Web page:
10. Please provide information on the times, dates, types of and purposes of contacts, meetings and communications (including correspondence) that Dr David Bratt had with

a. Professor Dr Mansel Aylward (from the ‘Centre for Psychosocial and Disability Research’, Cardiff University),

b. Dr David Beaumont (formerly ATOS employee, from the UK, now ‘Pathways to Work’ director, and advisor to MSD, and formerly also to ACC), and

c. Dr Gordon Waddell (‘Centre for Psychosocial and Disability Research’) –

in the course of performing his duties, and also otherwise, while holding his position as Principal Health Advisor for MSD and Work and Income.

Dr David Bratt has in his capacity as the senior advisor for the Ministry of Social Development, on health conditions and related matters affecting Work and Income beneficiaries, regularly held speeches and presentations (as listed above). He has at such occasions been presenting PDF, PowerPoint or similar presentations, detailing aspects of the subject matters he would cover.

The above specified information is sought for reasons of providing public transparency and accountability, and assurance in Dr David Bratt’s professional competency and integrity as Principal Health Advisor for the Ministry, while being a qualified medical practitioner in a public service role. As he is commissioned with communicating to medical practitioners and other health professionals, the information that MSD and WINZ deem essential to present, in order to facilitate the effective co-operation between staff working for the Ministry and health professionals, there is a strong public interest that this information is made available.

The above requested specified information is sought to be made available under the Official Information Act 1982 within the specified time frame of 20 working days.

I kindly and respectfully ask that the information is made available by way of a sufficiently detailed written response, and by way of good quality, easily readable photo copies of original documents containing the relevant information. Otherwise it can also in part be made available by way of equally good quality computer generated printouts. If not available in hard copy form, a standard CD containing the corresponding, relevant documents and information in PDF, or similarly common, readable data format can be accepted.

Thank you for your acknowledgment and appreciated co-operation.

Yours sincerely

 

Xxxxxxxxx Xxxxxxxx

 
 

Sundry reference information on Dr David Bratt’s presentations – and of his comments quoted in media reports – can be found via the following links:

1) ‘Ready, Steady, Crook – Are we killing our patients with kindness?

Click to access C1%201515%20Bratt-Hawker.pdf

(presentation by Dr D. Bratt and A. Hawker, for Work and Income, to GP conference in Christchurch, 2010, see pages 13, 20, 21 and 35 for comparisons to drug dependence)

 

2) ‘Medical Certificates are Clinical Instruments Too!’

Click to access Fri_DaVinci_1400_Bratt_Medical%20Certificates%20are%20Clinical%20Instruments%20too%20-%20June%202012.pdf

(GP presentation by Dr D. Bratt, 2012, see pages 3, 16 and 33 for his likening of benefit dependence to “drug dependence”)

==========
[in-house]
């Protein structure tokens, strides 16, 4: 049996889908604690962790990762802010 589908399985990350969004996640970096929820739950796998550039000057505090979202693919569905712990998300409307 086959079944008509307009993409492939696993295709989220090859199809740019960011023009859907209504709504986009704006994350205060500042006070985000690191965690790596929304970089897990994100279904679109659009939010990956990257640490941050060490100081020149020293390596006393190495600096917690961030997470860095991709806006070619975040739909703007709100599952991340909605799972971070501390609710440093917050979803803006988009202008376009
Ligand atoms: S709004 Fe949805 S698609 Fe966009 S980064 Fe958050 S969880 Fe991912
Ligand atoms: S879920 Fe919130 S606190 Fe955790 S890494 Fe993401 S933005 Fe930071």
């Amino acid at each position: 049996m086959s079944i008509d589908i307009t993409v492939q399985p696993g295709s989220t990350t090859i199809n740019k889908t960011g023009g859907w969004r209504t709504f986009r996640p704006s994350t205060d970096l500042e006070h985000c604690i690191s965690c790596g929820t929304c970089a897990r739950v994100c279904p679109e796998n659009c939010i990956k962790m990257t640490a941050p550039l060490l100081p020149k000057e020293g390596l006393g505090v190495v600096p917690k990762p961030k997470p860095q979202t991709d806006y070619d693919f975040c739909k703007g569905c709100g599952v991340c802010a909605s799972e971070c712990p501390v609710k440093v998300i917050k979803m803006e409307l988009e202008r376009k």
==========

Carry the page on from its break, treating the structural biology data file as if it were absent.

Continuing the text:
3) ‘Pressure – No Pressure’ (How to deal with “pushy” patients)

https://www.google.co.nz/url?sa=t&rct=j&q=&esrc=s&source=web&cd=1&cad=rja&uact=8&ved=0ahUKEwjtperG0pjPAhVKwGMKHe5TB_AQFggaMAA&url=http%3A%2F%2Fwww.rgpn.org.nz%2FNetwork%2Fmedia%2Fdocuments%2FConference2011%2FD-Bratt.ppt&usg=AFQjCNFEdYN_dDW9BAZvZo_cQpC2rFyelg&bvm=bv.133178914,d.dGo

(PowerPoint presentation by Dr Bratt, downloadable from the web, again likening benefit dependence to “drug dependence” and presenting a lot of selectively gathered information)

 

4) ‘Shifting Your Primary Focus to Health and Capacity – A New Paradigm’

Click to access WS%20142%20Bratt%20-%20Shifting%20Your%20Primary%20Focus%20to%20Health%20and%20Capacity.pdf

(Prof. Sir Mansel Aylward, Director Centre for Psychosocial and Disability Research, Cardiff University; Dr David Bratt, Principal Health Advisor, Ministry of Social Development; joint presentation at GP CME Presentation – June 2013; questioning “traditional” diagnosis on a medical model basis, and promoting the Aylward version of the “bio psycho-social model”, and even promoting ‘Long Acting Reversible Contraception’ to improve employ-ability of women, see page 45!!!)

 

5) ‘Harms lurk for benefit addicts’

http://www.nzdoctor.co.nz/in-print/2012/august-2012/1-august-2012/harms-lurk-for-benefit-addicts.aspx

(article in NZ Doctor magazine, by Lucy Ratcliffe, 01 August 2012, where Dr Bratt is again quoted with his preposterous claims about benefit dependence being like “drug dependence”, and that: “A UK study found of the main obstacles for going to work, medical problems made up just 3 per cent of the list.”)

try this link if the above does not work:

Dr D. Bratt, MSD, ‘Harm lurks for benefit addicts’, article, NZ Doctor, 01.08.12, scan, 18.08.2012

*****Please search online under the title of the article, if the link does not work!*****

 

6) See also: 1 PDF file containing the position description for Principal Disability Advisor (original from 2007), received with an earlier O.I.A. reply from MSD:

MSD, O.I.A. Request, Princ. Health Advisor, position description, highlighted points, Jan. 2007